We spend most of our lives with unfulfilled desires, and the occasional satisfactions that are all most of us can achieve are insufficient to outweigh these prolonged negative states. If we think that this is a tolerable state of affairs it is because we are, in Benatar’s view, victims of the illusion of pollyannaism. This illusion may have evolved because it helped our ancestors survive, but it is an illusion nonetheless. If we could see our lives objectively, we would see that they are not something we should inflict on anyone.

There is a simple riposte, of course, to anyone seriously claiming we should not exist: one simply need note that no rational being is capable of posing such a claim, for once he believes it, if he is fully consistent in his conclusions and convictions, he should immediately kill himself, and so never have the opportunity to communicate the argument. Of course, I’m not suggesting that extreme utilitarian philosophers should kill themselves (though one could consider their existence as a special sort of suffering), and the fact that they don’t do so should be the first indication that something is amiss in their arguments. They live, like the rest of us, based on the notion that their lives are worth living, even though they are uniquely incapable of understanding that they are and why.
Even the most hardcore of evolutionary psychologists can agree with the notion that an organism that has lost the will and drive to continue its own existence is deeply sick — indeed, not just sick, but suffering from sickness. And it is a sickness of the highest degree, overwhelming as it does the most fundamental imperative of any organism or rational being: to exist, to maintain the prior condition for any state of goodness, joy, or wellbeing. We consider this true for animals so ill they have ceased to eat; and we consider it even truer for human beings who are suicidal: over and above whatever suffering has caused their state, we understand the state of not wanting to live to be itself a profound form of suffering — literally, the deepest form of existential despair.

Nietzsche said, “He who has a why to live can bear with almost any how.” So, also, he who has no why to live cannot bear with almost any how. Walker Percy claims that postmodern man “has forgotten his bad memories and conquered his present ills and … finds himself in the victorious secular city. His only problem now is to keep from blowing his brains out.” Singer et al. turn this problem into the explicit question of why we shouldn’t, and when it exposes the gaping vortex of nihilism at the center of their philosophy, they attempt to divert our gaze with posturing of bold discovery and heroic honesty.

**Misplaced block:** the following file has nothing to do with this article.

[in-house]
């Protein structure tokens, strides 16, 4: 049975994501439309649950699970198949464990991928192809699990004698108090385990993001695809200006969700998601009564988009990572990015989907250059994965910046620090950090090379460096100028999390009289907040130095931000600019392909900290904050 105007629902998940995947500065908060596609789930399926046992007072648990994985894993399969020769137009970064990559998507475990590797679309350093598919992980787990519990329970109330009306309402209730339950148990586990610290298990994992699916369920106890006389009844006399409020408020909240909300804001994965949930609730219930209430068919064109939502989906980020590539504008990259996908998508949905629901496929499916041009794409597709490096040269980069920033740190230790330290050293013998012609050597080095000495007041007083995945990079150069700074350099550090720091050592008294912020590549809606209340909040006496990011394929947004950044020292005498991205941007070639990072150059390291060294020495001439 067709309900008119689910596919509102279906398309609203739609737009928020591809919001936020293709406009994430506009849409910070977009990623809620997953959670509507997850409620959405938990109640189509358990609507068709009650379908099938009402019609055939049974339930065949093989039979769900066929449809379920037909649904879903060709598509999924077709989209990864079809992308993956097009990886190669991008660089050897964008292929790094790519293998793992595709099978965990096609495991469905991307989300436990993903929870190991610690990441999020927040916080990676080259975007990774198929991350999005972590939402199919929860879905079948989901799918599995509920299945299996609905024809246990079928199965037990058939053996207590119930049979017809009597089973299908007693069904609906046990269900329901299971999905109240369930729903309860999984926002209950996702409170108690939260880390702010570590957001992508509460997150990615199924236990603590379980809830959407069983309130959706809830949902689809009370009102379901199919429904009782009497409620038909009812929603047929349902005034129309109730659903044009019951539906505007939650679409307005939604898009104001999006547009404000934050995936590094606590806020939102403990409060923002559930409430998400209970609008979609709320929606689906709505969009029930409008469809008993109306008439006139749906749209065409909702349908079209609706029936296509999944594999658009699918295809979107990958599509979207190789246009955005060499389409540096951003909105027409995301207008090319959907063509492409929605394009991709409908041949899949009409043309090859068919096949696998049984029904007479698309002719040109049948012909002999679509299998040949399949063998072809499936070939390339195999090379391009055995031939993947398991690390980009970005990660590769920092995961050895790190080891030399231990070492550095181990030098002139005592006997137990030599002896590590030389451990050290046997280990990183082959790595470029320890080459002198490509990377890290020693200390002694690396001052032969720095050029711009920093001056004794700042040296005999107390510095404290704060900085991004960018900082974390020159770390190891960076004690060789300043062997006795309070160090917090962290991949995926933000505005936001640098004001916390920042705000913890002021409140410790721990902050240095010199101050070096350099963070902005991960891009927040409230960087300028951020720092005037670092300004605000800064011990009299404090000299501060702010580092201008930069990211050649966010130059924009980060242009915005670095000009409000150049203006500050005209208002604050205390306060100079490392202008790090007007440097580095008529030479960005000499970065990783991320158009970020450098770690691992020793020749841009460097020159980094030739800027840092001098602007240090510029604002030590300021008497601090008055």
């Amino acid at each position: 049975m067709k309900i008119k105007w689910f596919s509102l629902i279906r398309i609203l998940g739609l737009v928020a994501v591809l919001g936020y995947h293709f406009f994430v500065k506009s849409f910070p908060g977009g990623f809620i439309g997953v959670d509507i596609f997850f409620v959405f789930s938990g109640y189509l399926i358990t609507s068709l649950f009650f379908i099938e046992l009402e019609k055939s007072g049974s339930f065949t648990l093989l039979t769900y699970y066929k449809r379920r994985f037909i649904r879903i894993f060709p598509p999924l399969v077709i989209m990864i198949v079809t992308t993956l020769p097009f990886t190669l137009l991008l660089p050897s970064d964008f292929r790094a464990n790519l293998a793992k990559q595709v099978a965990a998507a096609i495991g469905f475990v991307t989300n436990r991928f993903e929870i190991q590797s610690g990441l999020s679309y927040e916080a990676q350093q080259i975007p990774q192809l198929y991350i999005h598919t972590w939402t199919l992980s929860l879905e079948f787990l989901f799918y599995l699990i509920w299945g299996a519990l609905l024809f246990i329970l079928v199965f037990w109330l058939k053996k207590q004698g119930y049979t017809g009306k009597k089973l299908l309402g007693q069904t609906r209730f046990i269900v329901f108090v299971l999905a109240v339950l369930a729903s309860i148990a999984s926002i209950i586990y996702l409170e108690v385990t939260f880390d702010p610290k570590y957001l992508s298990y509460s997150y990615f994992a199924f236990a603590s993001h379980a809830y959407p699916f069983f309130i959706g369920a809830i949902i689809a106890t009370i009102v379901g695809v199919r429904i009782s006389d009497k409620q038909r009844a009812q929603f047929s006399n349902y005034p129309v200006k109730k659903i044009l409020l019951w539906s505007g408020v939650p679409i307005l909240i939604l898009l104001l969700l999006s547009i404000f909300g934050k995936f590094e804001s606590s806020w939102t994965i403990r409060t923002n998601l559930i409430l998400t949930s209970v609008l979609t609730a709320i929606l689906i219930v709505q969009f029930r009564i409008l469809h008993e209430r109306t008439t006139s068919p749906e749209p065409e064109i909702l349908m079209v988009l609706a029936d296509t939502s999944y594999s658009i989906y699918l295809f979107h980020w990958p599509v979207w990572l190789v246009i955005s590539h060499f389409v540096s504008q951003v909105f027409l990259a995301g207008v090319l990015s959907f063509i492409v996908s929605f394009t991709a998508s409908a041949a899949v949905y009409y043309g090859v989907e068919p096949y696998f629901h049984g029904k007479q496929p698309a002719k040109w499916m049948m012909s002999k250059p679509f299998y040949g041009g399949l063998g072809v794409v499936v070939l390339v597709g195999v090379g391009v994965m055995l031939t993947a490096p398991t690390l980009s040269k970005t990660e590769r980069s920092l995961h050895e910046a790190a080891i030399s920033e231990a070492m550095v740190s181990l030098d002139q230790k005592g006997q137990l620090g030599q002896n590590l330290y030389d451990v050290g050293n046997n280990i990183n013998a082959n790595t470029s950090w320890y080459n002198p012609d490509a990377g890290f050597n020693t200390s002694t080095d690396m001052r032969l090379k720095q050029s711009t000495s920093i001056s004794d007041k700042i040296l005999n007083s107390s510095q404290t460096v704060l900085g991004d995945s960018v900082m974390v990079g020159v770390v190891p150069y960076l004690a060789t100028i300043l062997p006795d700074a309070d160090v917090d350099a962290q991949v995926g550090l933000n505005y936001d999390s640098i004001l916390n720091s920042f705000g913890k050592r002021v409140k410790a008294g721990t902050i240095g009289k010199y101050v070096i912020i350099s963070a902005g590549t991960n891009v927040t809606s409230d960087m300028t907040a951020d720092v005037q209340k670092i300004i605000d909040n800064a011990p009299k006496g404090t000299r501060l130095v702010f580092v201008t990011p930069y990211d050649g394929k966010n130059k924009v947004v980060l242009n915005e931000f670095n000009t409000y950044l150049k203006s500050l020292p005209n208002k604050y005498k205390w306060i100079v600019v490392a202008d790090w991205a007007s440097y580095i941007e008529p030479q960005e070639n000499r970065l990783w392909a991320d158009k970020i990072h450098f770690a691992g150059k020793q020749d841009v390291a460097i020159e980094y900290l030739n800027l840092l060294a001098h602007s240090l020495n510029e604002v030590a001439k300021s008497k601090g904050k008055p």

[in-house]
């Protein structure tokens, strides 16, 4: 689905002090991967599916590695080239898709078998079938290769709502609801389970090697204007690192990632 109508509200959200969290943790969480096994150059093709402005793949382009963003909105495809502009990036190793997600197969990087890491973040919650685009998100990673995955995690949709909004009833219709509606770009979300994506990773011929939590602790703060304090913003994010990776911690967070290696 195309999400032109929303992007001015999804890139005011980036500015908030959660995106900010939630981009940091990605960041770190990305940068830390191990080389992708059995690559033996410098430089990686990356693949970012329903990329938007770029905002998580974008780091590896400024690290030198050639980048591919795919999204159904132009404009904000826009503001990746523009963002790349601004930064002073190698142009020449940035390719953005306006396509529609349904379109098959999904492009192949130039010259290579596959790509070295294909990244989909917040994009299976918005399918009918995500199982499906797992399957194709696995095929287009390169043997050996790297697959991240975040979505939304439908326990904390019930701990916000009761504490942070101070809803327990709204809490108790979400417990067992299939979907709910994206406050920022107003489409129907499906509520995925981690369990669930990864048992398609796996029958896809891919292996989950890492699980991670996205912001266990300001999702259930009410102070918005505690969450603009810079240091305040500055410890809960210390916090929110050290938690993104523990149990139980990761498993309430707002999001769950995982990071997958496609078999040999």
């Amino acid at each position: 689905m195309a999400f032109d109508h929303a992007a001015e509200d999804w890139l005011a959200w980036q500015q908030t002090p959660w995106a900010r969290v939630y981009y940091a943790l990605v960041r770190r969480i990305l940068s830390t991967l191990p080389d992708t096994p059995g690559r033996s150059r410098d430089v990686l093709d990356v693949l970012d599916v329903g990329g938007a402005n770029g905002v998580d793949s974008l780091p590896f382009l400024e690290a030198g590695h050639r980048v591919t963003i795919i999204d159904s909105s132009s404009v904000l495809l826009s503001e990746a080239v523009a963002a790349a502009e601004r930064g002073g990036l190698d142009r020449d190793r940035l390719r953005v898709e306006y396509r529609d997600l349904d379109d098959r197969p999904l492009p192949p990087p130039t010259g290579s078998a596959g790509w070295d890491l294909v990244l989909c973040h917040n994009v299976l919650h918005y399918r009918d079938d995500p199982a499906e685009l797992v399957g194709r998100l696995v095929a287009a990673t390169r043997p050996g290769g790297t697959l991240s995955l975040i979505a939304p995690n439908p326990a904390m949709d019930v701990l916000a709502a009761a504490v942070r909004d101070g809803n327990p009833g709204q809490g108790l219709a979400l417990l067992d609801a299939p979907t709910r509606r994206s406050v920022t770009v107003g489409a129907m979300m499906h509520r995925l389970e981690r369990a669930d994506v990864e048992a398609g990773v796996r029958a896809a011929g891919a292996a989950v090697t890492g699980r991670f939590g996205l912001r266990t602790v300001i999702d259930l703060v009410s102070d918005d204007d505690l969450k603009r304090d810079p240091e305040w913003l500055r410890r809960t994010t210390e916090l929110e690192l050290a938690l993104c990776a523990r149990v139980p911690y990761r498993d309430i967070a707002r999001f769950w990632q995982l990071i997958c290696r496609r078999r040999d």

What we risk suffering from most deeply is not the physical anguish that concerns the utilitarians, but the very existential despair they so eagerly prescribe. By defining the value of our lives as simply the absence of physical suffering, philosophers like Singer may actually markedly increase human suffering. Not only does their philosophy provide an active reason for people to be suicidal, but it commits extreme utilitarians to arguing that the profound suffering of being suicidal is itself good reason for the suicidal to go ahead and commit suicide. (Notably, I know of no utilitarian philosophers who have had sufficient confidence in their convictions to openly advance such an argument.)

It is indeed a profound loathing for most of human existence that undergirds Singer’s philosophy. At the end of his post, he poses the question to the readers, “Is life worth living, for most people in developed nations today?” Though Singer allows, both here and in the conclusion to his post, that life is under the right circumstances worth living — presumably, under circumstances similar to his own — it is apparently taken for granted in this question that life is not worth living for people in undeveloped nations. And it must be even more taken for granted that life was not worth living for the thousands of generations of ancestors to whom we owe our own (at last potentially worthwhile) existences. Posterity, then — the accumulated infliction of the suffering of existence by each generation on the next — must be an injustice of unthinkable proportions.

It is in this understanding of the meaning of posterity, of course, that Singer most profoundly misses the worth of life, as available to today’s poor and to our impoverished ancestors as it is to affluent college professors. As a commenter on the Singer post, Pierce Moffett, puts it:

Maybe most normal people enjoy their lives to a greater extent than the typical philosopher does. It wouldn’t surprise me. I don’t know about you, but I’m glad I’m here. I have unfulfilled desires, but I have also had a great deal of enjoyment. I experience a few minutes of profound joy every morning when my 5 year old gets out of bed, comes to my office, and crawls up into my lap for a still-sleepy hug — and by having her, I’ve made it possible for her to have that joy herself someday if she has a child of her own. This sort of utilitarian, weigh-everything-on-the-scales approach is the worst sort of academic pseudo-philosophical nonsense.

As a philosopher, Dr. Singer is surely aware that the notion that [the] world is getting worse every year has been around among philosophers for a very long time. But out in the real world, people do the millions of things they like to do — from roller skating to playing computer games to solving differential equations to flying hang-gliders … and many of these things we love to do involve our children.